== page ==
Euclid, Elements I 6©
translated by Henry Mendell (Cal. State U., L.A.)

Return to Vignettes of Ancient Mathematics
Return to Elements I, introduction
Go to prop. 5 Go to prop. 7

Prop. 6: If two angles of a triangle are equal to one another, then the sides subtending the equal angles will be equal to one another.

(general diagram)

Diagrams for book 1 proposition 6, following the display, construction, and demonstration(diagram 1) Let there be a triangle, ABG, having the angle by ABG equal to the angle by AGB. I say that a side, AB, is also equal to a side, AG. (diagram 2) For if AB is unequal to AG, one of them is larger. Let AB be larger and let from the larger, AB, an equal, DB, to the smaller, AG, be taken away, (i 3) and let DG be joined.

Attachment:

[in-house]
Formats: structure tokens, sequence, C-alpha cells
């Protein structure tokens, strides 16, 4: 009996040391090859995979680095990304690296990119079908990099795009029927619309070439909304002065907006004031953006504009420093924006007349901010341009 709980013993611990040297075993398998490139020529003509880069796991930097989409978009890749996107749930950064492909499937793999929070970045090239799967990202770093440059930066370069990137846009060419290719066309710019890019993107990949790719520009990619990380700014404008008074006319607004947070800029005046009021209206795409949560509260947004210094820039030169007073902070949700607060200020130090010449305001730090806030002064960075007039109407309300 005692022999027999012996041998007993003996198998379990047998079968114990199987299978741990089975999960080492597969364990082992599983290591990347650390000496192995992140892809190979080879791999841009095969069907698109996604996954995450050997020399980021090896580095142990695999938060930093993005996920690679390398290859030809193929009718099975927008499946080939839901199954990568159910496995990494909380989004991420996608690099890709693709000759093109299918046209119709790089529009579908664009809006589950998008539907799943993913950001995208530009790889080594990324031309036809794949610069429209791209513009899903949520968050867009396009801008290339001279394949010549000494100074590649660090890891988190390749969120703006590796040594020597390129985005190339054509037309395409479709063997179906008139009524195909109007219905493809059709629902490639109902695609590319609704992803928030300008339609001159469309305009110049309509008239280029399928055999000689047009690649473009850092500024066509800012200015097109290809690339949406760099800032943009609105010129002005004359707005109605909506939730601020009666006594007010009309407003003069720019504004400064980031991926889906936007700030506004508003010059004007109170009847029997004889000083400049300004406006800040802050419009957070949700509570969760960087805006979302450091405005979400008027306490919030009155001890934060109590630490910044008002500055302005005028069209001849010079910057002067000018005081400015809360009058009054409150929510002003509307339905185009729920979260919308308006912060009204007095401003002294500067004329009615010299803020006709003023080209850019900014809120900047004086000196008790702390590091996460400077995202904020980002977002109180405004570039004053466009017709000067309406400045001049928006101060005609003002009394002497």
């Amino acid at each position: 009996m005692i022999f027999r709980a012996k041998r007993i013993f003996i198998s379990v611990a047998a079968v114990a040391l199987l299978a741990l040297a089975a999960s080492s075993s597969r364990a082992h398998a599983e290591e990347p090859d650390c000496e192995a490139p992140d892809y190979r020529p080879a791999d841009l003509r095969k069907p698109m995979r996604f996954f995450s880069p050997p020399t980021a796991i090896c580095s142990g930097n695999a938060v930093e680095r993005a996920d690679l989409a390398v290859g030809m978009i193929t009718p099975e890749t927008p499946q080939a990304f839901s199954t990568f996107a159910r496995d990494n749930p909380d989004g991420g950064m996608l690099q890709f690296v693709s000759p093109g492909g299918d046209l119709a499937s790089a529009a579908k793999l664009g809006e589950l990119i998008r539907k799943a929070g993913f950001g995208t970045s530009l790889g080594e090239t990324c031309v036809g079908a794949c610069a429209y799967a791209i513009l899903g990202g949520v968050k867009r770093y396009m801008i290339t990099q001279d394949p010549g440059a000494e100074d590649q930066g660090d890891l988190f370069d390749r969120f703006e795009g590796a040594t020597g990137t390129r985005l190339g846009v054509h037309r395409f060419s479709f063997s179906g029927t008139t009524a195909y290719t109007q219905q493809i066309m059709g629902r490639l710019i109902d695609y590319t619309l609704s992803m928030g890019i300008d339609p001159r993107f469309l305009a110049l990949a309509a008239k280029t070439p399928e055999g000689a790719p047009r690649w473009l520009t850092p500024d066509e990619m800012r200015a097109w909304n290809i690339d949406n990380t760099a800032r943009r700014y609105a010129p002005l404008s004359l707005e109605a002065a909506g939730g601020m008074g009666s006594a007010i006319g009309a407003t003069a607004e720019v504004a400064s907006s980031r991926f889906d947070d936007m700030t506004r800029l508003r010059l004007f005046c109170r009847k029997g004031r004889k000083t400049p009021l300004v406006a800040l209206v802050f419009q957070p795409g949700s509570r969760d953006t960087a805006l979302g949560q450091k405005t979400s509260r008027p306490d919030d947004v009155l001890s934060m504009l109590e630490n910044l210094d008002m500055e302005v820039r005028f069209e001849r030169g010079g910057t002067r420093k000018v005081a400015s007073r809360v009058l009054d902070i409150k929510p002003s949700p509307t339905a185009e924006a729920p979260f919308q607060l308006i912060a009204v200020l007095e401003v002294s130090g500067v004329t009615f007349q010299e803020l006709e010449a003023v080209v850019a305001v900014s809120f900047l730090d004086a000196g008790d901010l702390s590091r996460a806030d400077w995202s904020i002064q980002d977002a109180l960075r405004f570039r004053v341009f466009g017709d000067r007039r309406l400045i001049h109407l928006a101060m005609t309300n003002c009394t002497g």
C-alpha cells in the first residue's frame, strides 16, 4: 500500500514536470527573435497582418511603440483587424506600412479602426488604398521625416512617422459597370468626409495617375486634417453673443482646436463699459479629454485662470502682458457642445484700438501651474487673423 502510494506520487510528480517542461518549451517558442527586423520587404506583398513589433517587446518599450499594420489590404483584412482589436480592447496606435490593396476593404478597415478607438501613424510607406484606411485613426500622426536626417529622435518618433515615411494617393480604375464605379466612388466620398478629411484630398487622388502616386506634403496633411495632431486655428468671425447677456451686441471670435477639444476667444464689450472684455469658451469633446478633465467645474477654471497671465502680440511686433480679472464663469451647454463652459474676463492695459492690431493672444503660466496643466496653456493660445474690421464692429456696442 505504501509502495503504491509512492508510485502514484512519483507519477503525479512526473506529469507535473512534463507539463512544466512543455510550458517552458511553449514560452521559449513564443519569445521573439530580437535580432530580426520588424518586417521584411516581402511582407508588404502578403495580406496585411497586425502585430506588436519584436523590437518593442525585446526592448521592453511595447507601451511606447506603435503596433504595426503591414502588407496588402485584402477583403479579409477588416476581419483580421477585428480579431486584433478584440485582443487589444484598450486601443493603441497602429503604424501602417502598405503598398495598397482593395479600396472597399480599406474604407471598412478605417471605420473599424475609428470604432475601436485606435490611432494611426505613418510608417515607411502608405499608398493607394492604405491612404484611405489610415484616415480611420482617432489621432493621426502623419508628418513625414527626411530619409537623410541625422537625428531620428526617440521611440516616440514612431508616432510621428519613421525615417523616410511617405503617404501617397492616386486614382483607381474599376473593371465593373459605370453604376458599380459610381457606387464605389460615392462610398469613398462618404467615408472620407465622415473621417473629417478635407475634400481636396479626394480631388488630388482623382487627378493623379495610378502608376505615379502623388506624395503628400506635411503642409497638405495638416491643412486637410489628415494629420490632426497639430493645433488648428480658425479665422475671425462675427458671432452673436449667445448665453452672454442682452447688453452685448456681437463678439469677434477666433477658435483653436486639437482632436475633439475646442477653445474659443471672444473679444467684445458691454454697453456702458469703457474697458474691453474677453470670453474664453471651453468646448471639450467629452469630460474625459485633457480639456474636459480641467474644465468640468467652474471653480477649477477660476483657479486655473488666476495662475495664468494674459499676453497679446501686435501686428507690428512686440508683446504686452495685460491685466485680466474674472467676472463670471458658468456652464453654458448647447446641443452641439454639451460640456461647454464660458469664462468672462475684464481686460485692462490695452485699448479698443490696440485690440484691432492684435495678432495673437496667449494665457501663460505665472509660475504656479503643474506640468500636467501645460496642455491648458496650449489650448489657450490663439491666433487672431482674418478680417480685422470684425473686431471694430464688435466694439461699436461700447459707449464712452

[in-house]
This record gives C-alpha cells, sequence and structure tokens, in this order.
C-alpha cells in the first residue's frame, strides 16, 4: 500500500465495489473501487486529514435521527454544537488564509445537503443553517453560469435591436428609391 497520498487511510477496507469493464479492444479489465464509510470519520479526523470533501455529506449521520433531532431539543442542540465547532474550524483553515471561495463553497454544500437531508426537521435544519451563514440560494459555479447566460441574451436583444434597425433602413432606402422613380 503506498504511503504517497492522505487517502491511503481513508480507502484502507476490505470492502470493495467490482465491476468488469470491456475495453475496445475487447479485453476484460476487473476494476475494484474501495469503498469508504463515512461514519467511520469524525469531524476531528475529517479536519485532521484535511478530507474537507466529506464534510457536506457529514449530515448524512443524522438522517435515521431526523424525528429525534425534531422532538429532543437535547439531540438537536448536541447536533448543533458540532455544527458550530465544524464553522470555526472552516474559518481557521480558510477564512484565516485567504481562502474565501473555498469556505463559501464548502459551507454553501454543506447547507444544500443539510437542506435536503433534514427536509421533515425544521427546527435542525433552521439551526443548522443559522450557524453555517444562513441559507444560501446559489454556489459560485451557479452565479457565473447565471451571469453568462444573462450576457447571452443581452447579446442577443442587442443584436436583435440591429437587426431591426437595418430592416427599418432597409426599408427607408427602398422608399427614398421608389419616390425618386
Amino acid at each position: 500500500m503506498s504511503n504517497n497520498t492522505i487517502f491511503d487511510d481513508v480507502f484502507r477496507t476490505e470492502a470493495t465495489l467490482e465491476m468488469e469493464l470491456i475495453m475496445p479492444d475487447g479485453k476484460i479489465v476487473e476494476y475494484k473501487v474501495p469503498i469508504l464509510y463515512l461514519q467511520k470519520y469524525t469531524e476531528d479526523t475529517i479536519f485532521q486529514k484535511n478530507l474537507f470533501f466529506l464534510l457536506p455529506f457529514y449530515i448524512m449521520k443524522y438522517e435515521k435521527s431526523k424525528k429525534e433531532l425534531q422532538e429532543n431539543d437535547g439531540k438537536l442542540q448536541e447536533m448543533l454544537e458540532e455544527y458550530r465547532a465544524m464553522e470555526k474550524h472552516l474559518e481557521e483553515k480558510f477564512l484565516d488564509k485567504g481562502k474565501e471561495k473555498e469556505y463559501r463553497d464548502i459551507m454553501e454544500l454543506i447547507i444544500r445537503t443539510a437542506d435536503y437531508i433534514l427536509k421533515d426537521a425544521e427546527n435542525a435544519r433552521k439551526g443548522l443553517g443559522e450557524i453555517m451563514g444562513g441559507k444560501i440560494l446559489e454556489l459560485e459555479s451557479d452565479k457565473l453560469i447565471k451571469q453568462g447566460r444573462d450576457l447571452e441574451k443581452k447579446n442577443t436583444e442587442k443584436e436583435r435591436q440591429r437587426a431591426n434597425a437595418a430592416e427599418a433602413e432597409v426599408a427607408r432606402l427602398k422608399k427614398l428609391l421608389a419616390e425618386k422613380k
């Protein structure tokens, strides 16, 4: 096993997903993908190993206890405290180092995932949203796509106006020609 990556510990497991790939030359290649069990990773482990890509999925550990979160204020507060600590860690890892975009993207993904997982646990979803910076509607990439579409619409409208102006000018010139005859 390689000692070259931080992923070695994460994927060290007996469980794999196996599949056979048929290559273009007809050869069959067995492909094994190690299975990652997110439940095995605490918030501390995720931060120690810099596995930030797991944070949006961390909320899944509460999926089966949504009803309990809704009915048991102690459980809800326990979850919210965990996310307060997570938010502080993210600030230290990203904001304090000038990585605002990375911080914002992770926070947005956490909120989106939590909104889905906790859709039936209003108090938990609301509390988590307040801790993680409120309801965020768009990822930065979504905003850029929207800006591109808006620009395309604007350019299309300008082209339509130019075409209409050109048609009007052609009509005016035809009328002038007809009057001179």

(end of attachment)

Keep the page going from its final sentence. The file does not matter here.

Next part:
(diagram 3) And so since DB is equal to AG and BG is common, in fact, two, DB, BG, are respectively equal to two, AG, GB, and an angle, that by DBG, is equal to an angle, that by AGB. Therefore, a base, DG, is equal to a base, AB, and triangle DBG will be equal to triangle AGB, the smaller to the larger, which is absurd. Therefore, AB is not unequal to AG. Therefore, it is equal. Therefore, if two angles of a triangle are equal to one another, then the sides subtending the equal angles will be equal to one another, just what it was required to show.

top